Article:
“We’re still putting on fertilizer and keeping the nitrogen going. Some herbicide applications are being made, too.
“In walnuts, the first codling moth flight is coming on, the 1A timing. The only people who’d spray would be those who sustained a lot of insect damage last year. A few people will treat the 1B flight to kind of reduce moth populations, and the degree-day model projects that timing around May 23.
“The weather has warmed up and the forecast for the net 10 days indicates we’re on the way to summer. With these higher temperatures, not too many people will be considering a walnut blight spray now.”
Tony Touma, PCA, Bio Ag Consulting, Bakersfield:
“In almonds, we’re starting on our second alternaria spray where we have a history of it. Also, we’re finding a little bit of rust here and there, nothing significant. Mites continue to be very light, with no indication of issues.
“Probably the main thing in almonds right now is stink bugs. They built into high numbers a couple of years ago. Stink bugs aren’t that heavy right now but they’re spread all around. We’re detecting some damage that seems due to stink bugs, not leaffooted bugs.
“Some leaffooted bugs are around edges but nothing significant. Right now (5/3) we’re doing just limited treatments for stink bugs and leaffooted bugs.
“Over the last 10 days, the so-called June drop started. The trees are adjusting their crop load, and we were expecting it, especially in the Montereys. The crop is heavy on those trees and the adjustment has been more noticeable on them, too.
“Overall, the crop still looks very promising. The temperature right now is 86. Trees look happy, not stressed. The forecast says we’re in for a cooling trend in the next few days, down in the low 70s.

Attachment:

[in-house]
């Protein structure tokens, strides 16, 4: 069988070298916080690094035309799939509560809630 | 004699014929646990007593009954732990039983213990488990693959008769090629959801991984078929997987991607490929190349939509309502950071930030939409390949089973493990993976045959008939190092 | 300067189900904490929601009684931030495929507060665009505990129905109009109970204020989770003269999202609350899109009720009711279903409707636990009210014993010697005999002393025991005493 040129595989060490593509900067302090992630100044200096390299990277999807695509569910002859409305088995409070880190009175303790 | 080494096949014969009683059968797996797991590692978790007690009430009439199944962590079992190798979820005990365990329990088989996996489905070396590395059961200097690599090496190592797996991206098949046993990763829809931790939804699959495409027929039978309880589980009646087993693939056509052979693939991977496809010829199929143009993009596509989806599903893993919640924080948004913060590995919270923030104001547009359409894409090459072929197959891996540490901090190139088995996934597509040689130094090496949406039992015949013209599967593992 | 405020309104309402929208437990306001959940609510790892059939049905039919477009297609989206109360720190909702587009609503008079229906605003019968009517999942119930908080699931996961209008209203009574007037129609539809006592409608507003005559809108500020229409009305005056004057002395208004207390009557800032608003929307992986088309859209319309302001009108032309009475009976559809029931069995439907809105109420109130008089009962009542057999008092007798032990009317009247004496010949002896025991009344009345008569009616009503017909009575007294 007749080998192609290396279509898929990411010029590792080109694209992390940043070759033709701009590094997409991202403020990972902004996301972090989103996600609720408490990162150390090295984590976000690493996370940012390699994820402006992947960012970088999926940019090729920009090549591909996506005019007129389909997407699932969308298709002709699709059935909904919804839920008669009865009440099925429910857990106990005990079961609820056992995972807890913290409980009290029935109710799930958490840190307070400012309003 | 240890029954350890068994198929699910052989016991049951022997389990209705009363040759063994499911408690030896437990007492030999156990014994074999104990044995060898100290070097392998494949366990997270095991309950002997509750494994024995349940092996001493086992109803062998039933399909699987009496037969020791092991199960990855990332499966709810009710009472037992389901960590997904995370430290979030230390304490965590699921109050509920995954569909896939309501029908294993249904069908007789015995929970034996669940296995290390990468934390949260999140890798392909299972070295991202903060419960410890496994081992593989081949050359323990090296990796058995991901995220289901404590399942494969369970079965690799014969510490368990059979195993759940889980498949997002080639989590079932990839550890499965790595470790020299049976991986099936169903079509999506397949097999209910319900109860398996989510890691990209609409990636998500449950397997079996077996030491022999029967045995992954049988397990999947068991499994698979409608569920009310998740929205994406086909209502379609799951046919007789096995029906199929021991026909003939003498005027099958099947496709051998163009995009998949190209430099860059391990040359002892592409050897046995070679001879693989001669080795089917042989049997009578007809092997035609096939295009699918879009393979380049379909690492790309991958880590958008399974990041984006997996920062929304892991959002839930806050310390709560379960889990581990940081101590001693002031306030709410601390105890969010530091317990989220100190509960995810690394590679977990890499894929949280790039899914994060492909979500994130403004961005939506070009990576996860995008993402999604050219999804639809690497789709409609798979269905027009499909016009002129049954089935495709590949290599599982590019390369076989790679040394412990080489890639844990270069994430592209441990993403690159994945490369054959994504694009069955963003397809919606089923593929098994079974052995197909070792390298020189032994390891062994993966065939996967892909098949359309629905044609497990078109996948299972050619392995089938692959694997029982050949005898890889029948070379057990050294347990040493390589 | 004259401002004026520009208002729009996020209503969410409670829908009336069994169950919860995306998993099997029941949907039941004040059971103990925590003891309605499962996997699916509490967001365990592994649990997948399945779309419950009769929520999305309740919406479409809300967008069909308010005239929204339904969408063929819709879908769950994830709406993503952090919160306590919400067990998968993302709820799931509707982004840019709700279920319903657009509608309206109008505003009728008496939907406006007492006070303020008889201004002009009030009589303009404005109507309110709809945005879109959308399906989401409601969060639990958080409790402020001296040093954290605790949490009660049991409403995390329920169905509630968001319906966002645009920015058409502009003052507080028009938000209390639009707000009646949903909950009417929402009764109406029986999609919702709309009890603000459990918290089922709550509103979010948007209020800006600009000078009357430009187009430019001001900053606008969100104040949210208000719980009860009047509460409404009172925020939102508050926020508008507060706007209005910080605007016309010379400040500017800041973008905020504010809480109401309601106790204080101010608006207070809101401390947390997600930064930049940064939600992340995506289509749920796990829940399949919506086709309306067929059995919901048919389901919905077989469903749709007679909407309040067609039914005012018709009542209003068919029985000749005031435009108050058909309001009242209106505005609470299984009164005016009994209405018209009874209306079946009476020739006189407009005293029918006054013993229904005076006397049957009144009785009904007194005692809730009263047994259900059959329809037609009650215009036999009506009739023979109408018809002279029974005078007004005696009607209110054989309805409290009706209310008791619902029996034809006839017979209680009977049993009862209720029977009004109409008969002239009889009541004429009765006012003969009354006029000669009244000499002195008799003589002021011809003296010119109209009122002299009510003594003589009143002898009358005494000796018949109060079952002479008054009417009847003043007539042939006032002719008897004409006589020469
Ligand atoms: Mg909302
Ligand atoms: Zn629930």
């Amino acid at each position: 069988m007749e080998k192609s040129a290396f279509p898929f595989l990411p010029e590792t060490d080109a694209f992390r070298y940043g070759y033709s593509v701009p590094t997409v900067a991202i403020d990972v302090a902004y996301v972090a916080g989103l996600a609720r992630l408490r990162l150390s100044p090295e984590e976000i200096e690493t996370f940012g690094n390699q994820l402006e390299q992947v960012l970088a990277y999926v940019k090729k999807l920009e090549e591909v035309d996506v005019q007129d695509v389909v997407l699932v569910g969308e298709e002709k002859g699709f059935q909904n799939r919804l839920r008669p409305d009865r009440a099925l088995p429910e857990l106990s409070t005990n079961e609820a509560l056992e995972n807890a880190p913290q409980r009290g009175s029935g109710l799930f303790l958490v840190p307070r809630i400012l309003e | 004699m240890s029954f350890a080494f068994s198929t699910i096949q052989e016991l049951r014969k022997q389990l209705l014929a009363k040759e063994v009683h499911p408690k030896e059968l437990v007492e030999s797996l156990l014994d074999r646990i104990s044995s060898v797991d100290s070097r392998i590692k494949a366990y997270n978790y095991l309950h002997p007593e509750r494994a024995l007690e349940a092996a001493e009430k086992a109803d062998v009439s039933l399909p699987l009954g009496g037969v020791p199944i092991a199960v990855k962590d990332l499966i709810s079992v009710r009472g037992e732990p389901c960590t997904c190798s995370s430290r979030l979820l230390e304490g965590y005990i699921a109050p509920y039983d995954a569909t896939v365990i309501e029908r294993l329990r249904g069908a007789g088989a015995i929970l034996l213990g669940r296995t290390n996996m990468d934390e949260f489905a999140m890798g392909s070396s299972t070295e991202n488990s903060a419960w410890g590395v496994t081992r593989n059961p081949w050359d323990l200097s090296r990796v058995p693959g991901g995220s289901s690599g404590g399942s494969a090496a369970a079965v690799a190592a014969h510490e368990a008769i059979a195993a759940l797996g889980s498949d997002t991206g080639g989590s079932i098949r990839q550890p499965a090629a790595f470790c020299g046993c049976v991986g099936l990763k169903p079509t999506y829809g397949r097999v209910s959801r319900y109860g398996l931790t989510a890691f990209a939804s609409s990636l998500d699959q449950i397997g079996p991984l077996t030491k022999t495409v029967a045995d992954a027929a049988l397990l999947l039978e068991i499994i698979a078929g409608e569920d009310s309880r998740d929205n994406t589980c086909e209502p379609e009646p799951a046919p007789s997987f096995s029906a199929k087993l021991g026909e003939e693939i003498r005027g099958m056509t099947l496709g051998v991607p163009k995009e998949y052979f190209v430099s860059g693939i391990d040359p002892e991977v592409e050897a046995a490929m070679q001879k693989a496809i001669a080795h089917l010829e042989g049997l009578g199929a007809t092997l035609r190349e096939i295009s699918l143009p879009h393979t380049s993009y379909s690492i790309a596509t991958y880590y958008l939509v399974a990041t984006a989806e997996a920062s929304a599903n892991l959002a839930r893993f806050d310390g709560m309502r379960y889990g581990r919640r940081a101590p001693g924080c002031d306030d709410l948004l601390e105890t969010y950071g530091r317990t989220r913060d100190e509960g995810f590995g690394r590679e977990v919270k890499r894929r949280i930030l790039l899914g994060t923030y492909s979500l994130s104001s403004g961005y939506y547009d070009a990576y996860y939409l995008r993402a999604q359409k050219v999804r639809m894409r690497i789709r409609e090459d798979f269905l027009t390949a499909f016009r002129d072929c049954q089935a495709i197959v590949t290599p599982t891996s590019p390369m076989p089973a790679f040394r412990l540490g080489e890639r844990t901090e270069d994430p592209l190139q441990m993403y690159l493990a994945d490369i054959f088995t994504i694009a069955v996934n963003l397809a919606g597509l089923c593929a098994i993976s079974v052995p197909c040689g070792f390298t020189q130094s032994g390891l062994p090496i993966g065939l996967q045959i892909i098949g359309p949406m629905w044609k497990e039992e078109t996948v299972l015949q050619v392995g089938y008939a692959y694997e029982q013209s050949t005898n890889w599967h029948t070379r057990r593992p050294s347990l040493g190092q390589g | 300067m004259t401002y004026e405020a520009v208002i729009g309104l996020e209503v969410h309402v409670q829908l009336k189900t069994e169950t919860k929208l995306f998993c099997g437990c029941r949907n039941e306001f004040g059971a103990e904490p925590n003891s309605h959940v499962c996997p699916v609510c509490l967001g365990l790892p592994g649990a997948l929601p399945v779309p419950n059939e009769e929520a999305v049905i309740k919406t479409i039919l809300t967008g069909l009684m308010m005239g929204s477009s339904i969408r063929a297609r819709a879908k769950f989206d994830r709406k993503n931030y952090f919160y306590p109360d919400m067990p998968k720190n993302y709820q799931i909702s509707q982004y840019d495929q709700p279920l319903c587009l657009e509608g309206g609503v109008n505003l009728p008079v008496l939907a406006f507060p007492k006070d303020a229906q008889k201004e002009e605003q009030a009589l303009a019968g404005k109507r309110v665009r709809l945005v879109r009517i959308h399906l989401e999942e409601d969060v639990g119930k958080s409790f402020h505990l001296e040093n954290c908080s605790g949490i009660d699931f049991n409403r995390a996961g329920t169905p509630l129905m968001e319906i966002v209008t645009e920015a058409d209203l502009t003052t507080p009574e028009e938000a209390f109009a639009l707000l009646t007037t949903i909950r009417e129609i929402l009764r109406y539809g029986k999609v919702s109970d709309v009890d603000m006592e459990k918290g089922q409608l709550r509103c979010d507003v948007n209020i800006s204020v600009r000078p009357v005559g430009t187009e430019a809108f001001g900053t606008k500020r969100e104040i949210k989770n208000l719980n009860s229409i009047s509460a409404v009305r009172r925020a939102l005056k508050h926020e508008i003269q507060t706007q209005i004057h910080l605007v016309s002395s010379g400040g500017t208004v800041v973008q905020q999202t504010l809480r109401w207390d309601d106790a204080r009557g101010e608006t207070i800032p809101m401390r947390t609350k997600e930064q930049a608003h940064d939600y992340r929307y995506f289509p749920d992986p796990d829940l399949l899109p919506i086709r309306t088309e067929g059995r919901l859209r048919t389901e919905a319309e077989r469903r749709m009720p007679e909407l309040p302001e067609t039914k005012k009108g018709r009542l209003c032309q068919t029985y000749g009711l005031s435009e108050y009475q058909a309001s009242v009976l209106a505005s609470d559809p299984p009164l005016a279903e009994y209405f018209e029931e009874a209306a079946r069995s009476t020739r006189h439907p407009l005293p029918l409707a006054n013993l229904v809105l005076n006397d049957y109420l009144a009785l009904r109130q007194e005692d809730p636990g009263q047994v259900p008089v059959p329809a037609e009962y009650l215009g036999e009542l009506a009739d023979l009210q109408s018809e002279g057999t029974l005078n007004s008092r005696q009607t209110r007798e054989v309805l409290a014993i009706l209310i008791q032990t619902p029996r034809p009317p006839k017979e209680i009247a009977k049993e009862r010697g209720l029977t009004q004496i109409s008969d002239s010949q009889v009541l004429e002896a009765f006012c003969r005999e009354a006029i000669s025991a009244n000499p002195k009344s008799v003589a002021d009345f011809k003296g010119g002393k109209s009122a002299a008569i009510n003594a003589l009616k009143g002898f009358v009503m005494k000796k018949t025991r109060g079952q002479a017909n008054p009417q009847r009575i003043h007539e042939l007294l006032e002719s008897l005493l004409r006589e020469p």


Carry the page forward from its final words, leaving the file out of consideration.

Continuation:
“My feeling is that NOW moth trap counts – up to this point – are significantly lower than up during that period last year. In pistachios, trap counts are a lot higher than in 2018 during the same period. That’s kind of crazy and runs counter to what we would have expected.
“In pistachios last year, we ended up with one of the cleanest crops in the 15 years. There were no NOW in pistachios but it’s a completely different situation this year.
“Nuts are sizing up in our pistachios. Most growers are finishing their first nutrient spray, and there’s no sign of problems. It looks like most of my growers will have an off year, which is predictable, considering the strong pistachio yields last year.
“Cotton is doing well and is almost at the second true leaf. Most of the stands look good. A lot of people are making Roundup applications. A few cabbage loopers are turning up in cotton. In a lot of years, they come into cotton but just kind of trickle out and go away.
“We usually expect more worms in a number of crops in a really wet year like this. If anything, worms could be quite bad this season. Last year, we hardly sprayed any alfalfa for worms. We probably won’t get by like that this year, although nothing is going on in alfalfa yet.”
Nick Groenenberg, Independent PCA, Hanford:
“Almonds are doing pretty good. We made a mummy spray 2 weeks ago around April 20 or so. The spray included a NOW material, a miticide and something for nutrition. The timing on that mummy spray may be a little better with some guidance that Joel Siegel (USDA entomologist, Parlier) has been providing.